Range of motion and hip flexion strength

There were no significant differences in ROM between the operated and the contralateral hip at 6 months postoperatively (mean 93.25° vs. 95.75°; Fig. 3 A, p = 0.3774, Student’s t test). Furthermore, the force measurement values were not significantly different regarding hip flexion strength at 0° and at 30° flexion compared with the contralateral side (mean 205.4 N vs. 221.7 N at 0° flexion, and 178.9 N vs. 192.1 N at 30° flexion; p = 0.4983 and p = 0.5871, respectively, Student’s t test) (Fig. 3b, c). There was no significant association between the GFDI and hip flexion strength of the operated side at 0° flexion (r2 = 0.02346, p = 0.5313, linear regression analysis) or 30° flexion (r2 = 0.03794, p = 0.4242, linear regression analysis).
Fig. 3

ac There were no significant differences in ROM (°) and hip flexion strength (N) at 0° and 30° flexion between the operated vs. the contralateral sides. d Linear regression analysis showed no correlation between GFDI and hip flexion strength on both the operated and the contralateral sides. GFDI global fatty degeneration index; ROM range of motion

Global fatty degeneration index (GFDI)

MRI revealed that the GFDI on the operated side was significantly greater than that of the contralateral side for all investigated muscles (Fig. 4a). The GFDI values on the operated sides were 1.085 for the iliacus (contralateral side: 0.7841, p = 0.0164, Student’s t test), 2.211 for the psoas major (contralateral side: 0.8889, p < 0.001, Student’s t test), and 2.417 for the iliopsoas (contralateral side: 1.033, p < 0.0001, Student’s t test). On the operated side, the GFDI values of the iliopsoas and the psoas major were significantly greater than the GFDI of the iliacus (Fig. 4b; p < 0.0001, ANOVA with Tukey’s multiple comparisons test).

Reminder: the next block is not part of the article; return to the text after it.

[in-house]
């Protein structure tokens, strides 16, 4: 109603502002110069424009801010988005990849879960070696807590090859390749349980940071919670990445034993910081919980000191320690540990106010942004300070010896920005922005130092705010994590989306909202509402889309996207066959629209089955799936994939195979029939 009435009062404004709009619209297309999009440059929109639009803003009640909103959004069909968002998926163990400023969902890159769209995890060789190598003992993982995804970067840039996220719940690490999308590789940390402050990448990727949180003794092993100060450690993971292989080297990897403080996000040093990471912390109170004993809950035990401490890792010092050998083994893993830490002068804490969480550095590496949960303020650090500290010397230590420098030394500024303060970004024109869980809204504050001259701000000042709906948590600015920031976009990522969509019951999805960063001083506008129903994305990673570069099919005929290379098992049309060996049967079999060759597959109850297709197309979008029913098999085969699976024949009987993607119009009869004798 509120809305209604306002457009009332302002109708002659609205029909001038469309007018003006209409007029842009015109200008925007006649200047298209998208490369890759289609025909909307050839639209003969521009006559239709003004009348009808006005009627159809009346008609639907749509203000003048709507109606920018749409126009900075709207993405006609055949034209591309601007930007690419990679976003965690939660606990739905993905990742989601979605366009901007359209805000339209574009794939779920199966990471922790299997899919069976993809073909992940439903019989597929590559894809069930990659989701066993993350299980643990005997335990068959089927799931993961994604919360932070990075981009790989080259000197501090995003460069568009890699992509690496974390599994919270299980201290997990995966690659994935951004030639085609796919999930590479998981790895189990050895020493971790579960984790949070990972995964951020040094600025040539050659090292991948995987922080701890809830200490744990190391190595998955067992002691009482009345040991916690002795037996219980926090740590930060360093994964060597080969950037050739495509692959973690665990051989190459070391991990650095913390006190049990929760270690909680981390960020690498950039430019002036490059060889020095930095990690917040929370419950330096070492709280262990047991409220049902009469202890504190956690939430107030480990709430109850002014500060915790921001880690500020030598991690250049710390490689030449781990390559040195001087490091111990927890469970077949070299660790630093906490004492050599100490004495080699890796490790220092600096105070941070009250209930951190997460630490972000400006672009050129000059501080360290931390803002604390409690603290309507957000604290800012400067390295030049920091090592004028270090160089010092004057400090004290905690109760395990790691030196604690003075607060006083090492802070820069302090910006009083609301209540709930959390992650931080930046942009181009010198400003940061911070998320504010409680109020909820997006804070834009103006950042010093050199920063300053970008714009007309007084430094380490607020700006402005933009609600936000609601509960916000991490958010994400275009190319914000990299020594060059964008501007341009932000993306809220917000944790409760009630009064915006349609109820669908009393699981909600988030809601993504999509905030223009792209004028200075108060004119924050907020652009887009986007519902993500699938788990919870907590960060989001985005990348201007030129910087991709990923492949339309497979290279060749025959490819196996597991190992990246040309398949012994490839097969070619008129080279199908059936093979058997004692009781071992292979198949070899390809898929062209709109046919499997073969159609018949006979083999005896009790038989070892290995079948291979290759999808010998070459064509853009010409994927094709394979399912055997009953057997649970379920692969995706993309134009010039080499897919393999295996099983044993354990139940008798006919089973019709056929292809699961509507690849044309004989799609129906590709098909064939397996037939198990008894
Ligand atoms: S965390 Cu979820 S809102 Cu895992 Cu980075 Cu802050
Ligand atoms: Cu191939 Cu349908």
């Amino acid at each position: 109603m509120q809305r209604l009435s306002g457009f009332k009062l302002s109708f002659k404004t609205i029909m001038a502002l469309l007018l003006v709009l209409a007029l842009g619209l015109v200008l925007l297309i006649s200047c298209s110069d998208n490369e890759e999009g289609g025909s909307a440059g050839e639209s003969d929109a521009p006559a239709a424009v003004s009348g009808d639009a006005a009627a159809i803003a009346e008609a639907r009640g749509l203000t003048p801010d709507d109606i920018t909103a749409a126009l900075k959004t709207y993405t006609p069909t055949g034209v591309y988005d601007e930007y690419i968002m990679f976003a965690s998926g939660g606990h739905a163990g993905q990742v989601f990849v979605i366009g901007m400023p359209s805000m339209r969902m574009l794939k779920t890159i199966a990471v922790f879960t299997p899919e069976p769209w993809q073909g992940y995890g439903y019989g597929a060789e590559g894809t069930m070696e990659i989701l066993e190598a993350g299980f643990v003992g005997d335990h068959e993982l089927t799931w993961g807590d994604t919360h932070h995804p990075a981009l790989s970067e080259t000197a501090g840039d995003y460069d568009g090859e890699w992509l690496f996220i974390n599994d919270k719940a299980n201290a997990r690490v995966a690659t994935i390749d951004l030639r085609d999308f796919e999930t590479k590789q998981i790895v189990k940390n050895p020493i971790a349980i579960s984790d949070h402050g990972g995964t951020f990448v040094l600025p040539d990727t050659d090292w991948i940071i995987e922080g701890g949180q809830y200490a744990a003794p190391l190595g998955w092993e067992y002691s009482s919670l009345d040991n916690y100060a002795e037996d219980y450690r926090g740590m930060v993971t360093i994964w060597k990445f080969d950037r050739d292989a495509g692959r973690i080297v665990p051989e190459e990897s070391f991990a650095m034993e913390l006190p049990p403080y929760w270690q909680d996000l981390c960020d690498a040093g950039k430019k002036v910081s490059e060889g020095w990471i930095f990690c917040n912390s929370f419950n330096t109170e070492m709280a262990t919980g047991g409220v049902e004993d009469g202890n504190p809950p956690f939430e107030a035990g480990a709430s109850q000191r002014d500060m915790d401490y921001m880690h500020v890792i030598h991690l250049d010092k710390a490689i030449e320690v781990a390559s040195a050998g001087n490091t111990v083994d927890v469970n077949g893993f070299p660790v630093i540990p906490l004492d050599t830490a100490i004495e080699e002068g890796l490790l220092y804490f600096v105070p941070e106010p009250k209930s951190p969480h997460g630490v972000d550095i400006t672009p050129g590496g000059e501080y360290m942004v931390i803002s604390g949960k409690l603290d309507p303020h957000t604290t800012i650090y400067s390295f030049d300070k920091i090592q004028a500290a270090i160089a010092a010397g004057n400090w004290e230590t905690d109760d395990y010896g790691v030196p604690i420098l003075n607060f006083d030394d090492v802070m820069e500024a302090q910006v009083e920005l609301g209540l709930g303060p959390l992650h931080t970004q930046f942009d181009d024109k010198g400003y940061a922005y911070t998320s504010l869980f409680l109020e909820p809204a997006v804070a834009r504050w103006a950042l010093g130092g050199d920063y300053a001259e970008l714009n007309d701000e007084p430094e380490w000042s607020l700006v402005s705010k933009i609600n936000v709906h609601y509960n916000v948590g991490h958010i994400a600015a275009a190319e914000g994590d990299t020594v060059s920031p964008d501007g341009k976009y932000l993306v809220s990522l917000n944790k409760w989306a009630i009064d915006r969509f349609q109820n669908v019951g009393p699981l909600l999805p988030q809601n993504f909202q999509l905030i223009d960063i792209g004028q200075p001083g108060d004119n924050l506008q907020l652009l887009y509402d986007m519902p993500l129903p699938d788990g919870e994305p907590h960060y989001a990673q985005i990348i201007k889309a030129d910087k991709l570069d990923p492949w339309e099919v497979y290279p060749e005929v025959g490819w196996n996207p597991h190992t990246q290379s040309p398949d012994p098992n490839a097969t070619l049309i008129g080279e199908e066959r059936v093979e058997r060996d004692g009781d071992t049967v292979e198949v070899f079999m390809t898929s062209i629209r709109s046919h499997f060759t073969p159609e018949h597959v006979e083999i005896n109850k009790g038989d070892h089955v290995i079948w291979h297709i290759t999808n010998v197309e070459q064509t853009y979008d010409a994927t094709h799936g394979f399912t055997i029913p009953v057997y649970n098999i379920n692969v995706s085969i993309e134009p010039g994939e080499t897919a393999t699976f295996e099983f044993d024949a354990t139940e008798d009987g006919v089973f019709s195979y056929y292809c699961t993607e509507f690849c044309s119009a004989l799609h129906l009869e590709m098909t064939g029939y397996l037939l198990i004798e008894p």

Fig. 4

a Comparison of the GFDI of the iliacus, psoas major, and iliopsoas muscles on the operated vs. the contralateral sides. b Comparison of the GFDI of the iliacus, psoas major, and iliopsoas muscles on each side. c Linear regression analysis showed no correlation between GFDI and dislocation of the lesser trochanter. GFDI global fatty degeneration index. *p < 0.05; ***p < 0.001

While the GFD indices on the contralateral side were overall significantly lower, there was a small, but significant higher GFDI in M. iliopsoas compared to M. iliacus (Fig. 4b; p < 0.05, ANOVA w/Tukey’s multiple comparisons test). There was no significant correlation between GFDI and the extent of the displacement of the lesser trochanter (Fig. 4 C; r2 = 0.06753, p = 0.2685, linear regression analysis). Interestingly, there was a weak, but significant association between GFDI and patient age (data not shown; r2 = 0.3874; p = 0.0034, linear regression analysis).